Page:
Home approves short-term spending invoice to avert authorities shutdown


The U.S. Capitol building is seen reflected in a puddle at sunrise on the day of the U.S. midterm election as voters go to the polls across the country to elect 33 U.S. senators and all 435 members of the U.S. House of Representatives in Washington, U.S., November 6, 2018. REUTERS/Jim Bourg

WASHINGTON (Reuters) – The U.S. House of Representatives on Thursday approved a two-week stopgap spending bill that would avert a government shutdown, sending it to the Senate.

Without action by Congress, funding for several federal agencies, including the Department of Agriculture, State Department and Department of Homeland Security, would expire. The stopgap bill extends funding through Dec. 21.

Before the stopgap bill expires, the Republican-led Congress is expected to consider a $450 billion bill to fund the departments through the fiscal year that ends next Sept. 30.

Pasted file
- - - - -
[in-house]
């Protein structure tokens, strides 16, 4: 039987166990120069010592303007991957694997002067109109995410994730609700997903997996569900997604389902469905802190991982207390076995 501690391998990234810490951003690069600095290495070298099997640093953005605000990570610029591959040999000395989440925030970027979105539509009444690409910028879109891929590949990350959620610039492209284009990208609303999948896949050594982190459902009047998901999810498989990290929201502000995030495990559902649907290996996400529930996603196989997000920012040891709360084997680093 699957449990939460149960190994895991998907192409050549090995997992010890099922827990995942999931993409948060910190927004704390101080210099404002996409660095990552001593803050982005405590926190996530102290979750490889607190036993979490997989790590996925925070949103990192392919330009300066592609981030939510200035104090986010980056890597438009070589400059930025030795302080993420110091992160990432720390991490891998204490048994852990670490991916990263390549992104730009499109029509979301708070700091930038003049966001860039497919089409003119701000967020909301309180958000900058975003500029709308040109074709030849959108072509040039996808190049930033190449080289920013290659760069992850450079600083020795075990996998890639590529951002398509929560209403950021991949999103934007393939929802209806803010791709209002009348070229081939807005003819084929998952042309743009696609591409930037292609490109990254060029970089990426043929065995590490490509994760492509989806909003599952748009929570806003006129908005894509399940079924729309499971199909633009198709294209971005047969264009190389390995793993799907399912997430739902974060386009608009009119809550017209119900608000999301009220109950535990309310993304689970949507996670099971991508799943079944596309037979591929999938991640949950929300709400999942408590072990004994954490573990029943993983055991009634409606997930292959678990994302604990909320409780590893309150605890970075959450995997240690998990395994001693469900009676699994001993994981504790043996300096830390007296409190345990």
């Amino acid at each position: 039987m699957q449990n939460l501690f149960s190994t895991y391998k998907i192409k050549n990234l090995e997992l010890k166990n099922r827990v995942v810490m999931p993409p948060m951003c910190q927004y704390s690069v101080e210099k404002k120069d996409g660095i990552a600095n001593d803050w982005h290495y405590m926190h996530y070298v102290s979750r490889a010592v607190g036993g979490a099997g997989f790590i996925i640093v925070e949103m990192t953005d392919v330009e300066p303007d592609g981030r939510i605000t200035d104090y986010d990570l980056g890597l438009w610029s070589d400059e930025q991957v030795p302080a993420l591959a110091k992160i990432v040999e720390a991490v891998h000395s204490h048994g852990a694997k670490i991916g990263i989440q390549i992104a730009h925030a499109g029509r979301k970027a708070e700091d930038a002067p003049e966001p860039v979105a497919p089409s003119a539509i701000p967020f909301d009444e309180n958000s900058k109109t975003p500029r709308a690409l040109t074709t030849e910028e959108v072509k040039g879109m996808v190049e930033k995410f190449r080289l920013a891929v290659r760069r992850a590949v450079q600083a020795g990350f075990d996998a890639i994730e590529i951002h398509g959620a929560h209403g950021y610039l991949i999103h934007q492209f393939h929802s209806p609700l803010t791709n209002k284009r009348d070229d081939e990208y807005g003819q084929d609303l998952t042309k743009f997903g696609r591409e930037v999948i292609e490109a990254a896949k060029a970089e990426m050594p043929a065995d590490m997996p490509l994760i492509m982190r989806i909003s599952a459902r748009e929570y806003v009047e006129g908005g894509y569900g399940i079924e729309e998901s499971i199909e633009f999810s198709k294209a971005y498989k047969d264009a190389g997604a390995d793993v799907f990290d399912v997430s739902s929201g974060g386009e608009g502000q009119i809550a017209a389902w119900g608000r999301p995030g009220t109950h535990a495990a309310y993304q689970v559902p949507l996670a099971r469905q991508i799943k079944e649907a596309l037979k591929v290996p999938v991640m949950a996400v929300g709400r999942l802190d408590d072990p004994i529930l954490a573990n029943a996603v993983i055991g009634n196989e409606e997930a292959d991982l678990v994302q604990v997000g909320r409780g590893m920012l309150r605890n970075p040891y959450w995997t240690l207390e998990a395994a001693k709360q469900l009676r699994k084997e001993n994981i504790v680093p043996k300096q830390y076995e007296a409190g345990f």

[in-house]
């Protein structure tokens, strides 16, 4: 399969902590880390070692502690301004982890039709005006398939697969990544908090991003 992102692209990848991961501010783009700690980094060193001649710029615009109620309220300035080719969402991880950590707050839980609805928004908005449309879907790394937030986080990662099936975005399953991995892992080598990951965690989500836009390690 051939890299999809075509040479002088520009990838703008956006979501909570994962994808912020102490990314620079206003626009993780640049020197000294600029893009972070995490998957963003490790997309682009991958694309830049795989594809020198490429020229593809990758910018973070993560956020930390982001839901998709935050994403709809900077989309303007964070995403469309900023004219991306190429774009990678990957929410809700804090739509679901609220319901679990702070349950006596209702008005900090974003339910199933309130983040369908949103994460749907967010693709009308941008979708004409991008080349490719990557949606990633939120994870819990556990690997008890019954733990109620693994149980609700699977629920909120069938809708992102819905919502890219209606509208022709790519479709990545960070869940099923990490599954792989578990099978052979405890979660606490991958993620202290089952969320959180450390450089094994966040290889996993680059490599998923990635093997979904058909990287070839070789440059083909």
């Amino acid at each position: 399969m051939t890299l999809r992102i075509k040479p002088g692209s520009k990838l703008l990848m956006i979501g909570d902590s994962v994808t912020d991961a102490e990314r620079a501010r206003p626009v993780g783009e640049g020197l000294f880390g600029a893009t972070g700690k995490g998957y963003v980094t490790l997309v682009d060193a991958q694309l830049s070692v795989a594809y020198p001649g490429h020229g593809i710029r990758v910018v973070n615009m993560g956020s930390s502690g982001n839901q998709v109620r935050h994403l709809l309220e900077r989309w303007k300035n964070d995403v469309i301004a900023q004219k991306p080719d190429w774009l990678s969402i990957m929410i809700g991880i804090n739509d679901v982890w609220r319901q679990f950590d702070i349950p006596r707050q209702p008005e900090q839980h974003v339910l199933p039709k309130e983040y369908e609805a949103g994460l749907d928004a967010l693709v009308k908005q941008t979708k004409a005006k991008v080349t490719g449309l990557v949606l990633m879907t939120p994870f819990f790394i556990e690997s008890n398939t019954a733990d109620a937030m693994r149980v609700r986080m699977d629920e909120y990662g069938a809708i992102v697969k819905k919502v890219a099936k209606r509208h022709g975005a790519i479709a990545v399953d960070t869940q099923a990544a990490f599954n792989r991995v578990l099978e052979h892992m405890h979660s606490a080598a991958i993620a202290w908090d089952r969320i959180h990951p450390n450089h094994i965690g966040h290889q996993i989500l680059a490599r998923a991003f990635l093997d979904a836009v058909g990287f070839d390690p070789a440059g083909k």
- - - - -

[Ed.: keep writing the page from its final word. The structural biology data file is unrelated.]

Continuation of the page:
President Donald Trump has demanded $5 billion this year as part of his plan to build a wall on the border with Mexico that Democrats argue would be ineffective at keeping out illegal immigrants and illicit drugs.

Instead, Democrats want to continue improving less costly fencing and employing high-tech instruments to detect illegal border crossings.

Reporting by Amanda Becker; additional reporting by Richard Cowan; editing by Jonathan Oatis



Source link

Be the first to comment

Leave a Reply

Your email address will not be published.


*